If Robert Wise had only stayed working as editor he would be a legend for his work on Citizen Kane alone. He would also a villain for his role in the destruction of Orson Welles’ cut of The Magnificent Ambersons. However he would become a fantastic director in his own right; his directorial debut was the endlessly fascinating The Curse of the Cat People. He would direct such iconic films such as The Day the Earth Stood Still, West Side Story, The Sound of Music but also many film noirs in the ’40s and ’50s. His last noir was Odds Against Tomorrow which was also a favourite of French noir maestro Jean-Pierre Melville.
Odds Against Tomorrow is a heist film where the heist really is secondary to the interplay between Robert Ryan and Harry Belafonte. Ryan plays the deeply racist ex-con Earl Slater who teams up with a ex-cop turned criminal David Burke (Ed Begley) after he tells him of a heist he has planned. Belafonte plays Johnny Ingram who is a nightclub entertainer who doesn’t want the job but he has gambling debts which he needs to pay off desperately.
Slater reluctantly agrees to do the heist after he learns Johnny is black however like Jonny he desperately needs the money. After it falls apart Jonny and Slater fight each while the cops are on the their trail. Like most of the late noirs it has an ending which is more fatalistic han even the standard noir or even apocalyptic. It’s also a statement of the greed of men and the destruction that can occur because of their greed.
Wise is extremely underrated in the sense his body of work was so diverse so he is hard to pin down as an auteur. He maybe also underrated by autuerists because he destroyed Welles’ The Magnificent Ambersons. He worked in every genre and made great films in pretty much every genre. He did however have a knack for the crime film especially set in the urban environment and his next film was West Side Story which even fits in this as well. The film runs at a tight pace of 95 minutes and is beautifully shot by Joseph C. Brun.
Belafonte gives perhaps his greatest role as Ingram and perfectly gets the paranoia the role needs in the last act. He was notoriously picky when it came out to what roles he was willing to do, he only did 5 films in the first 17 years of his film career and not many after that. He always choose films which had a social conscience as well as a slightly oft-kilter quality which reflected his own personal taste.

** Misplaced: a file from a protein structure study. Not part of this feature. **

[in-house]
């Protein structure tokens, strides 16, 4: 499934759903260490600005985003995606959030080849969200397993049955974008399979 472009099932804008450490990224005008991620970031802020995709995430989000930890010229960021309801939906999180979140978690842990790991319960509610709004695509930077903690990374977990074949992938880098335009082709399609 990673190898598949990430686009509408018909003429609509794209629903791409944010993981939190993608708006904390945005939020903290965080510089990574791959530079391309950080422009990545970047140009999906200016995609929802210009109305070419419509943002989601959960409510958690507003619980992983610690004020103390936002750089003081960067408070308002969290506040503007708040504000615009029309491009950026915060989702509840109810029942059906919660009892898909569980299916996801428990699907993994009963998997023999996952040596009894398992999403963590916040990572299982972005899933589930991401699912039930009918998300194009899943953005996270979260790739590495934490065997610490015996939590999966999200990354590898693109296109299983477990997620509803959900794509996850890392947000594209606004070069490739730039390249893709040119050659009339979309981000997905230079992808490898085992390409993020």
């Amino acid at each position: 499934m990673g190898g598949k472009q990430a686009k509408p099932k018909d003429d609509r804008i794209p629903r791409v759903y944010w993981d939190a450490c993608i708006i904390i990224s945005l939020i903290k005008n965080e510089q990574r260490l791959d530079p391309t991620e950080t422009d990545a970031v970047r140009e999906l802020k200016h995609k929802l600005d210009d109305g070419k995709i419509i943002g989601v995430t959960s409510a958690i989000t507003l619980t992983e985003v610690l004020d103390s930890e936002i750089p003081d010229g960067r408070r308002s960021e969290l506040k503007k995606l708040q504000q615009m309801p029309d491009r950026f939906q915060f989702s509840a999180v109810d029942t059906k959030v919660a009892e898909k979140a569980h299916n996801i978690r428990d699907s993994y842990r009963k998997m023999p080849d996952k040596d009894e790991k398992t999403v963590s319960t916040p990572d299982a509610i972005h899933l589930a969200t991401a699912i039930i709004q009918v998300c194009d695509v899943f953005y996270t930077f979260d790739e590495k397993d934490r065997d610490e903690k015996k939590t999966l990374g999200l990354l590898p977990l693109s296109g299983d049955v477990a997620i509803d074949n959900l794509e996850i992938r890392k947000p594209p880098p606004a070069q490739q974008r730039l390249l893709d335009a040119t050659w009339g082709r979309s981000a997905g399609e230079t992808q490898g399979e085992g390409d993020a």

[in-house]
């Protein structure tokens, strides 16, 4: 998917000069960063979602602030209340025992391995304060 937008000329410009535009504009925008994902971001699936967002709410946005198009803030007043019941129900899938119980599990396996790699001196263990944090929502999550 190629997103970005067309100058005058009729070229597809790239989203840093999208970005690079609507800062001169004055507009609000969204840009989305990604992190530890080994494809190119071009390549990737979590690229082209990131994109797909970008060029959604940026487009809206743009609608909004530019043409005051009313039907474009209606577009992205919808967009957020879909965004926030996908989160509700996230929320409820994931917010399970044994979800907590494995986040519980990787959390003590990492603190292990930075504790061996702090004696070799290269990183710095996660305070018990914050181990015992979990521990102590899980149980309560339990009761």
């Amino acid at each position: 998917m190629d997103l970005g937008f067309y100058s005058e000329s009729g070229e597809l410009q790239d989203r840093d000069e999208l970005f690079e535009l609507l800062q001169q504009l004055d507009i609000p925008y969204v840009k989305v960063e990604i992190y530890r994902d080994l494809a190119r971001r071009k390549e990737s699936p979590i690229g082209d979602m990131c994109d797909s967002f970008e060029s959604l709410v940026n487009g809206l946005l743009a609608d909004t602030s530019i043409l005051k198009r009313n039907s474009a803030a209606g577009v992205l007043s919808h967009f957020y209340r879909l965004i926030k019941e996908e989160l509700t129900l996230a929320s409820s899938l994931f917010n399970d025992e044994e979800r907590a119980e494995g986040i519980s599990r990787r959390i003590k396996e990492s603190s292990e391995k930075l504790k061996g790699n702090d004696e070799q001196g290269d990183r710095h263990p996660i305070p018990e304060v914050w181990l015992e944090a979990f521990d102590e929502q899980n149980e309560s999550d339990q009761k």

Ryan was a stable of noir he previously worked with Robert Wise on his boxing noir The Set-Up for example. Robert Ryan perfectly captures the racism of the character even though he was a famous lefty and fought against racism and McCarthyism. The supporting actresses are the cream of the crop of Noir actresses in Shelley Winters and the gloriously sexy but equally grotesque Gloria Grahame and this was her last film of much note.
Overall Odds Against Tomorrow is essential for Noir fanatics but also people interested in the beginning of when Hollywood would make more films which were more sophisticated in its depictions of race, sex and violence. It also contains fantastic performances from the cast and a key film in Robert Wise’s extraordinary career. BFI has landed a worldwide Blu-Ray debut here and has created a handsome package.
The special features start off with Harry Belafonte doing an excellent Q&A after a screening in 2009. Adrian Wootton talks for around 30 minutes on the film. BFI has also rummaged through their archive and pulled out a video onstage with Robert Wise from 1997 and an audio recording of a lecture by Robert Ryan in 1969 both recorded at NFT. The release is finished with a booklet which includes new writing by Tega Okiti.